Monday, July 27, 2015

60 Years Ago (1955)--White Sox Catch Up to the Yankees

After reliever Billy Pierce struck out Jerry Coleman in the bottom of the 9th at Yankee Stadium on July 28 with the bases loaded, the tying run at third, the winning run at second, and his team up by 3-2, the Yankees' lead that had been five games at the All-Star break, and as many as 6½ games going into July Fourth, was gone. The White Sox had pulled into a first-place tie with the Yankees. If the Dodgers were in no danger in the National League, there was now a full-fledged pennant race in the American League. This is the 14th article in a series on the 1955 season.

White Sox Catch Up to theYankees in 1955 Pennant Race

The Yankees went back to the baseball wars sluggish following the three-day All-Star break. On a western swing that took them to Cleveland, Detroit, Chicago, and Kansas City they had lost 8 of 12 games. The Indians, playing at home, had won 8 of 12 to close to within a game of the Yankees on July 24.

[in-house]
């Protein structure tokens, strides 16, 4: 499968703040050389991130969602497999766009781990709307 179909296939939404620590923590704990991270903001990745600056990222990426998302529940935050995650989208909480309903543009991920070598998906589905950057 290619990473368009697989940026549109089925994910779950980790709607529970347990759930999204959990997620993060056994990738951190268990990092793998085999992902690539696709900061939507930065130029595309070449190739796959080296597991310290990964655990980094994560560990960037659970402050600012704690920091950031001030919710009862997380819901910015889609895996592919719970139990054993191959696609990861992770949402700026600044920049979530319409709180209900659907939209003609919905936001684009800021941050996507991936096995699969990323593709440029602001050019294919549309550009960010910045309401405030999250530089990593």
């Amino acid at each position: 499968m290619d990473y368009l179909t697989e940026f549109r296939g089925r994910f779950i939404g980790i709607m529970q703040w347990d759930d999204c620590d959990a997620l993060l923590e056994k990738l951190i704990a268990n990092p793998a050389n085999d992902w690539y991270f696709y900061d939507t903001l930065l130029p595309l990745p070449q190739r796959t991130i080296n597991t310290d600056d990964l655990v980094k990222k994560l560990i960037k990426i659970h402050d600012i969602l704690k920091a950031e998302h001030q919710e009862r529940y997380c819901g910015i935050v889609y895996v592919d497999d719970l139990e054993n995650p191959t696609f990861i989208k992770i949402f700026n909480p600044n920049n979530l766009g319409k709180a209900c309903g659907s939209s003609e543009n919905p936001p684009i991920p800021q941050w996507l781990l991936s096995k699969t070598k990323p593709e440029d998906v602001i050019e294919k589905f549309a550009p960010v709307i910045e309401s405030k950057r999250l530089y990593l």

The White Sox, starting the second half of the season in third place, 6 games behind, but playing at home, cut that down to a game-and-half with six straight wins (including two doubleheader sweeps) against the Orioles and Senators—both bad teams—in their first four days back in action. Temporarily knocked back by consecutive losses, they beat the Yankees twice at home and then the Red Sox to reach the top of the AL standings, along with New York, on July 22nd. Boston, however, won two of the next three games in their series.

So now the White Sox were off to take on the Yankees again . . . in New York . . . having won 10 of 14 since the break . . . down one game in the standings . . . tied with the Indians.